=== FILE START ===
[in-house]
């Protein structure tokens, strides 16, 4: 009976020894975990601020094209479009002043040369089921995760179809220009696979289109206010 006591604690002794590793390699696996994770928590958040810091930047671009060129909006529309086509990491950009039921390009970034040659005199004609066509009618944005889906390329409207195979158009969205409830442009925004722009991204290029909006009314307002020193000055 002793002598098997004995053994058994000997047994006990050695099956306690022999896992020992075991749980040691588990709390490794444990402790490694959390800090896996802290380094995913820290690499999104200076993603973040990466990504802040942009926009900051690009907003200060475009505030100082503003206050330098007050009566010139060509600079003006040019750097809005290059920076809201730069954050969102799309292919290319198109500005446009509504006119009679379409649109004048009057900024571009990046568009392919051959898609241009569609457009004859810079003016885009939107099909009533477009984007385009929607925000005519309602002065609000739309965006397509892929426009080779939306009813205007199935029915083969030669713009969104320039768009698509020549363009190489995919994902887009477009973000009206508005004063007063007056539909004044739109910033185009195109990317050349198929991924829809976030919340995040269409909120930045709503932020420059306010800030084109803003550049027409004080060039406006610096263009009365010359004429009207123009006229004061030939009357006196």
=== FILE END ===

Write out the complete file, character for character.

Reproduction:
[in-house]
């Protein structure tokens, strides 16, 4: 009976020894975990601020094209479009002043040369089921995760179809220009696979289109206010 006591604690002794590793390699696996994770928590958040810091930047671009060129909006529309086509990491950009039921390009970034040659005199004609066509009618944005889906390329409207195979158009969205409830442009925004722009991204290029909006009314307002020193000055 002793002598098997004995053994058994000997047994006990050695099956306690022999896992020992075991749980040691588990709390490794444990402790490694959390800090896996802290380094995913820290690499999104200076993603973040990466990504802040942009926009900051690009907003200060475009505030100082503003206050330098007050009566010139060509600079003006040019750097809005290059920076809201730069954050969102799309292919290319198109500005446009509504006119009679379409649109004048009057900024571009990046568009392919051959898609241009569609457009004859810079003016885009939107099909009533477009984007385009929607925000005519309602002065609000739309965006397509892929426009080779939306009813205007199935029915083969030669713009969104320039768009698509020549363009190489995919994902887009477009973000009206508005004063007063007056539909004044739109910033185009195109990317050349198929991924829809976030919340995040269409909120930045709503932020420059306010800030084109803003550049027409004080060039406006610096263009009365010359004429009207123009006229004061030939009357006196």